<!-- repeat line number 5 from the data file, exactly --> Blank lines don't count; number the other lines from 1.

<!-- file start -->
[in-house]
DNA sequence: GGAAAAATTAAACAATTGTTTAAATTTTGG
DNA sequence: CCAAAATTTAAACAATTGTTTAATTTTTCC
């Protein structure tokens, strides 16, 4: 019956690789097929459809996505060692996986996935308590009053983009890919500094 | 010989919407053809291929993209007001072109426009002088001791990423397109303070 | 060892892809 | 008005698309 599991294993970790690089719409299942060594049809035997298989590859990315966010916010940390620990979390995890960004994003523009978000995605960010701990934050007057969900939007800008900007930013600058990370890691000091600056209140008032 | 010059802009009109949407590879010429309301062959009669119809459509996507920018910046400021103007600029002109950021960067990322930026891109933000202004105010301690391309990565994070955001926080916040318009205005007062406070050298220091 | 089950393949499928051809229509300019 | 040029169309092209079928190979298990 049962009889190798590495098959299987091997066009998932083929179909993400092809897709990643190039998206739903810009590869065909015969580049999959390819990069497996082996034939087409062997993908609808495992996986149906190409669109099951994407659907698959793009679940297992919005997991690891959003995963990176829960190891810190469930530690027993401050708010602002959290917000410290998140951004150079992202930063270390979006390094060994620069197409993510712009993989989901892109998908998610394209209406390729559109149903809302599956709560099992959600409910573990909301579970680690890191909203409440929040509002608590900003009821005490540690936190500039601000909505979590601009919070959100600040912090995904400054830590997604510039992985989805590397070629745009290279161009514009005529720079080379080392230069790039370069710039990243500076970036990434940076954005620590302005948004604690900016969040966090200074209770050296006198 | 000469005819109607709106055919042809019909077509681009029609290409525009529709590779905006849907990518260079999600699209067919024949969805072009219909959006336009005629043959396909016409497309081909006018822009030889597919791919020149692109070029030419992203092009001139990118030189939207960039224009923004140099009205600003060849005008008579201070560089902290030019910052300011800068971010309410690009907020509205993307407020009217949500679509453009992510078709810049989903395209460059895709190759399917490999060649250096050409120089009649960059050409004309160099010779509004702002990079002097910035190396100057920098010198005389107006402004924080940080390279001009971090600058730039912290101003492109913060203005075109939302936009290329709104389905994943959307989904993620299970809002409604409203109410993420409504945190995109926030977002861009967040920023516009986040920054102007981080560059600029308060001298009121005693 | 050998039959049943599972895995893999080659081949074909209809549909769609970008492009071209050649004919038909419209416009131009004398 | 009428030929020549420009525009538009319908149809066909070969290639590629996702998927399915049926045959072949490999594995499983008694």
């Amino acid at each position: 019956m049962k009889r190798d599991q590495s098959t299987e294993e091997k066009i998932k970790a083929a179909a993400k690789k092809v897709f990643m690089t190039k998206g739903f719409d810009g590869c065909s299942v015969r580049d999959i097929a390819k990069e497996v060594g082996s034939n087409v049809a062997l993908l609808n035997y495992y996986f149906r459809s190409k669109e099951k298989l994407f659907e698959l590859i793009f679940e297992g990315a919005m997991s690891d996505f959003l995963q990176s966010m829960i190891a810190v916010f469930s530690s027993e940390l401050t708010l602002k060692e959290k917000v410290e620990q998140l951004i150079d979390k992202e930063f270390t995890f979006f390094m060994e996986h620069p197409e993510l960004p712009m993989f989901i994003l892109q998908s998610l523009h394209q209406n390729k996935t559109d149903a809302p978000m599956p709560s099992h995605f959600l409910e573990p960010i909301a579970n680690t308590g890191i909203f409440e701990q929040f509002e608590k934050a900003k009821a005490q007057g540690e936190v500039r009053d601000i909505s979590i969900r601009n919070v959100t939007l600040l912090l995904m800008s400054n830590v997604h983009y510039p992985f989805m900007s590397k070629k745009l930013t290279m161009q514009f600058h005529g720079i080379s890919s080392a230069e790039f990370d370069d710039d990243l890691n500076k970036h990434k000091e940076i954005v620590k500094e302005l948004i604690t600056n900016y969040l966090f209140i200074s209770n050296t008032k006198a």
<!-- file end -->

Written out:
């Amino acid at each position: 019956m049962k009889r190798d599991q590495s098959t299987e294993e091997k066009i998932k970790a083929a179909a993400k690789k092809v897709f990643m690089t190039k998206g739903f719409d810009g590869c065909s299942v015969r580049d999959i097929a390819k990069e497996v060594g082996s034939n087409v049809a062997l993908l609808n035997y495992y996986f149906r459809s190409k669109e099951k298989l994407f659907e698959l590859i793009f679940e297992g990315a919005m997991s690891d996505f959003l995963q990176s966010m829960i190891a810190v916010f469930s530690s027993e940390l401050t708010l602002k060692e959290k917000v410290e620990q998140l951004i150079d979390k992202e930063f270390t995890f979006f390094m060994e996986h620069p197409e993510l960004p712009m993989f989901i994003l892109q998908s998610l523009h394209q209406n390729k996935t559109d149903a809302p978000m599956p709560s099992h995605f959600l409910e573990p960010i909301a579970n680690t308590g890191i909203f409440e701990q929040f509002e608590k934050a900003k009821a005490q007057g540690e936190v500039r009053d601000i909505s979590i969900r601009n919070v959100t939007l600040l912090l995904m800008s400054n830590v997604h983009y510039p992985f989805m900007s590397k070629k745009l930013t290279m161009q514009f600058h005529g720079i080379s890919s080392a230069e790039f990370d370069d710039d990243l890691n500076k970036h990434k000091e940076i954005v620590k500094e302005l948004i604690t600056n900016y969040l966090f209140i200074s209770n050296t008032k006198a």